Nancy McCabe earned an MFA in fiction from the University of Arkansas and a Ph.D. with a dissertation on fiction from the University of Nebraska — but she currently writes nonfiction. As someone who specializes in creative nonfiction and memoir, McCabe knows that life has a way of not going as planned.
A conversation with Lee Gutkind, the founder of the journal Creative Nonfiction, flipped a switch for McCabe. Writing fiction had not felt right for a while, she said. She realized that what she was trying to set to paper was too close to her own life, and cloaking it in fiction was stifling the story’s power.
“I was draining away the drama of the events as opposed to increasing it,” McCabe said. “That doesn’t mean that I’ve given up fiction altogether; it just means that for a period of time, nonfiction seemed to be the thing that was best suited to the material that I had.”
Deliberately labeling material as fiction or nonfiction is perhaps one of the few ways that readers can distinguish the ever-blurring line between the genres. McCabe will discuss the controversial topic in a Brown Bag lecture titled “Crossing the Line: Autobiographical Fiction and Fictionalized Memoir” at 12:15 p.m. today on the porch of the Literary Arts Center at Alumni Hall.
McCabe is the director of the writing program at the University of Pittsburgh at Bradford and has written four memoirs. Her work has been lauded with a Pushcart Prize and has also appeared numerous times in Best American Essays and Best American Nonrequired Reading, both published by Houghton Mifflin Harcourt.
“I think that we read things a little bit differently depending on what they’re called,” McCabe said. “If they’re called fiction, we know it’s a made-up story. It might tell emotional truth, but we know that the events themselves — even if they’re maybe autobiographically based — are still an invention.”
Something labeled nonfiction, on the other hand, brings with it a certain level of interest based on the assumption that it actually happened. Readers connect with a story in a different way based on this “nonfiction contract,” McCabe said. For this reason, readers may feel betrayed if they discover something labeled nonfiction was actually fabricated by the author.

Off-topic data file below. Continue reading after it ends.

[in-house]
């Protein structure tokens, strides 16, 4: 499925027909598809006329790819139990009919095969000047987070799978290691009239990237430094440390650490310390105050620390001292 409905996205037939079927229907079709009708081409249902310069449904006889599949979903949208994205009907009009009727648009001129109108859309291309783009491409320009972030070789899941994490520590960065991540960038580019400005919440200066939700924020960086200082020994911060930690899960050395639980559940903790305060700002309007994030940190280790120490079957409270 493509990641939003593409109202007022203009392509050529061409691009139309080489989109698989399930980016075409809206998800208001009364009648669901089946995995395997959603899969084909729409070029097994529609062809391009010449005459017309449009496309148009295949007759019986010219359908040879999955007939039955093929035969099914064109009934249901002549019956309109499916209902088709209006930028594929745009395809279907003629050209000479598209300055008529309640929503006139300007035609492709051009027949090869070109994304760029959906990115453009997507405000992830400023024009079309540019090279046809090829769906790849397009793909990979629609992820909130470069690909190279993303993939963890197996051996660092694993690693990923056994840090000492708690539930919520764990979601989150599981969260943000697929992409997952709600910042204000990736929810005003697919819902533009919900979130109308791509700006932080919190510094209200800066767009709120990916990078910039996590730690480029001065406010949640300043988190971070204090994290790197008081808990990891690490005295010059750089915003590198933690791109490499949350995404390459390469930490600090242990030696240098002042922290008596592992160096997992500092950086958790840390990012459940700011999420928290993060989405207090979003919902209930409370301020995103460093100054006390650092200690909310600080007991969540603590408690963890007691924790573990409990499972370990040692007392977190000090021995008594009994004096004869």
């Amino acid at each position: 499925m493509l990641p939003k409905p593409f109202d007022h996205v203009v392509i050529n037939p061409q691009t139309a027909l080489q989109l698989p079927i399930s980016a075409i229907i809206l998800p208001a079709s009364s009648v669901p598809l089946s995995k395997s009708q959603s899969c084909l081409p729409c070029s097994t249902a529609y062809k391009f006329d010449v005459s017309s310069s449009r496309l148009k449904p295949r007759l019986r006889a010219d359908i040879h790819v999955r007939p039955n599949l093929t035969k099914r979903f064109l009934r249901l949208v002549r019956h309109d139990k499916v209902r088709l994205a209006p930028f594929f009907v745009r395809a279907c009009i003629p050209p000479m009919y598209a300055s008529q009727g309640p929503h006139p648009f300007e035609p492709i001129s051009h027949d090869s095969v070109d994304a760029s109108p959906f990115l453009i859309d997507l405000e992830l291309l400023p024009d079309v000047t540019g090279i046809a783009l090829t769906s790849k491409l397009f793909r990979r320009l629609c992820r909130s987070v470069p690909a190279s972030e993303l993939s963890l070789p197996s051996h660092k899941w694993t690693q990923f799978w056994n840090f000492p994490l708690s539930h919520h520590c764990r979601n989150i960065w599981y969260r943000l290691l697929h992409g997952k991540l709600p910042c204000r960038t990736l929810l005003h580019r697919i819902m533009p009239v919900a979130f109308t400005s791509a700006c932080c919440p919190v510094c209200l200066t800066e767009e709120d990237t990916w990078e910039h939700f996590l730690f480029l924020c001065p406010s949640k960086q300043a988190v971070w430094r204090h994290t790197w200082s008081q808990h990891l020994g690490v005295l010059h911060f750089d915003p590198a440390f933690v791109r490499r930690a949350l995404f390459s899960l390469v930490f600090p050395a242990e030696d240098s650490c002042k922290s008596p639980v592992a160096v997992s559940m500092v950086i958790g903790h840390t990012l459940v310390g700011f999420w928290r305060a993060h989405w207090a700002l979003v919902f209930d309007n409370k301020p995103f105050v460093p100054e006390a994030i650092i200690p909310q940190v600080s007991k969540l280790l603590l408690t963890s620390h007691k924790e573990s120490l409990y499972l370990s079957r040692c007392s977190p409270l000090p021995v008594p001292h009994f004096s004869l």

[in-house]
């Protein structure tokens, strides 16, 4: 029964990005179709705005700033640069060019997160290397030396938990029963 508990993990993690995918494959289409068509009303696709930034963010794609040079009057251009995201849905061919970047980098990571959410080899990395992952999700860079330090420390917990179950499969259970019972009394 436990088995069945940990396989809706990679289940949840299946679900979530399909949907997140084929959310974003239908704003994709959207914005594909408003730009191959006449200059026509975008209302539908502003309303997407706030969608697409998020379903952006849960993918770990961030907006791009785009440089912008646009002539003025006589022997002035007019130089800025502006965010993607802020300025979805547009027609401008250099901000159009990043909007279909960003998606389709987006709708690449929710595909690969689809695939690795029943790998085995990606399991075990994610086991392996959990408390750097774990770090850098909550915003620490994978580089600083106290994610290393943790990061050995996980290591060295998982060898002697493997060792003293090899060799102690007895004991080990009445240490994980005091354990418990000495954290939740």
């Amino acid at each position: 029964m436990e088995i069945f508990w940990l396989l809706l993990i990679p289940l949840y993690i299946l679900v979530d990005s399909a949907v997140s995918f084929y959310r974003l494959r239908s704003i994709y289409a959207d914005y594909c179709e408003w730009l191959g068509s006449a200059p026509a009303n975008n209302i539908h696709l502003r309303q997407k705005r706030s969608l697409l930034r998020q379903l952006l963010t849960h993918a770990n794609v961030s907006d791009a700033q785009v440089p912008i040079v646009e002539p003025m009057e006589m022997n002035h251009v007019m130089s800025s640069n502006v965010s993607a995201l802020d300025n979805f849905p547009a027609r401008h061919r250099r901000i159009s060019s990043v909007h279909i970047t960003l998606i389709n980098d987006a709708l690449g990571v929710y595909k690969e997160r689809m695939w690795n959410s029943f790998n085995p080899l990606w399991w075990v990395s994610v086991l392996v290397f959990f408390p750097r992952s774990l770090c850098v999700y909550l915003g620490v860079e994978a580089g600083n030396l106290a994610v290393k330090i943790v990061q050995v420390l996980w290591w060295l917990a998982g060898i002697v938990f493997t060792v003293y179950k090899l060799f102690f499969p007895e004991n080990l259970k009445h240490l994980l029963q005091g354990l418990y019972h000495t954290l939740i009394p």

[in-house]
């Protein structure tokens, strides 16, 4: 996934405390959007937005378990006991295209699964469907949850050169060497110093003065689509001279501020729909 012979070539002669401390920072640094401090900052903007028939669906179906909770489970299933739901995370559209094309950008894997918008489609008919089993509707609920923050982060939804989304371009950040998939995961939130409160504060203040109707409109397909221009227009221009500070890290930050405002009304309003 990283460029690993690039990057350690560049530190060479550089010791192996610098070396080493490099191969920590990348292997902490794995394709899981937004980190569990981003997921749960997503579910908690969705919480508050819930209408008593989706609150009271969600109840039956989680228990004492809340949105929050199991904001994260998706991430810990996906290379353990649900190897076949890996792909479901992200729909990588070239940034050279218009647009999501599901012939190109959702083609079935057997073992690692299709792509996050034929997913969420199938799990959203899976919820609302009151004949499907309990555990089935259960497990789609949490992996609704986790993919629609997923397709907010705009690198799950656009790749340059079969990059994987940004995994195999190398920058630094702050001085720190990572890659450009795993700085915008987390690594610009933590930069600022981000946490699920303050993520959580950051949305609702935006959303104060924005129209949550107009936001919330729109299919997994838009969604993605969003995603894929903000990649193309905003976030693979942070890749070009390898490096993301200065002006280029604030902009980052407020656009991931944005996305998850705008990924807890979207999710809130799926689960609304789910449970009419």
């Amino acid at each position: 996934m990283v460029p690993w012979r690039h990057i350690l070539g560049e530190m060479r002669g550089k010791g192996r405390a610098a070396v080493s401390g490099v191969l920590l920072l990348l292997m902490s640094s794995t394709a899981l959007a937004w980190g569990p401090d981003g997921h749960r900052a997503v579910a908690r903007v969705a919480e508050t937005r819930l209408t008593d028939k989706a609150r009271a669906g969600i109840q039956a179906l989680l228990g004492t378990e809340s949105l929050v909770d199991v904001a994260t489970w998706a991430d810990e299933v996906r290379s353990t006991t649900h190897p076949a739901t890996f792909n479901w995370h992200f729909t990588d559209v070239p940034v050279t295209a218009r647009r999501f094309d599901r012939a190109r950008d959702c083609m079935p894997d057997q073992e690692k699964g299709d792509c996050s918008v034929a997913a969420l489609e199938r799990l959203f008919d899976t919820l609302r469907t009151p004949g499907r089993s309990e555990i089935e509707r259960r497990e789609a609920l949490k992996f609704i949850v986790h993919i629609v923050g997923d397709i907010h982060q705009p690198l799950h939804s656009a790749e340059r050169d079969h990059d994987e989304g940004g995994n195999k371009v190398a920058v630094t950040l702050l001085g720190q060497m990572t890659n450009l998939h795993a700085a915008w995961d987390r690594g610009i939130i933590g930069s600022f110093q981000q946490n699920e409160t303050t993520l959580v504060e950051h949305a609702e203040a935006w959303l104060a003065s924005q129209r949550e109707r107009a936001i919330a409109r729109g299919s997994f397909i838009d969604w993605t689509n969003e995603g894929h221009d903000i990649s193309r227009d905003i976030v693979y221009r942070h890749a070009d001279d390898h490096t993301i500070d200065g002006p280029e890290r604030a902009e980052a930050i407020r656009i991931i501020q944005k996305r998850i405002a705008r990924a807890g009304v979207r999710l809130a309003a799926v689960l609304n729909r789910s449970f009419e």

A recent and controversial example is that of writer James Frey, who admitted that he had exaggerated much of his life story as recounted in his memoir, A Million Little Pieces.
“If [Frey] had just called that a novel,” McCabe said, “there just wouldn’t have been an issue.”
Readers forming expectations based on these labels might be a contemporary problem. As it is, the genre of creative nonfiction is only decades old. While authors have been writing nonfiction creatively for centuries, McCabe said, the term itself emerged from the journalism of the 1960s.
Now that the genre of creative nonfiction has been established, much more discussion has been generated about its rules, boundaries and exceptions.
“I think a lot of things maybe that were written as nonfiction at one time might be written as memoirs today,” McCabe said. “For instance, Sylvia Plath’s The Bell Jar, which is pretty autobiographical, might very well have been written as a memoir if she were doing that now.”
McCabe suspects that readers have, for whatever reason, grown skeptical of fiction, fearing that it isn’t “true” and thus they cannot connect with it. She disagrees, finding just as much truth in fiction as in nonfiction, although perhaps it is not always interpreted literally.
Besides, after an experience in which her mother disagreed with several instances of truth-telling in McCabe’s first memoir, she has realized that the notion of absolute truth is impossible even in nonfiction.
“It was an interesting lesson to me in a couple [ways],” she said. “One, just that we do experience things differently, and two, that when you put something into print, you have to be really sensitive about the power that gives you.”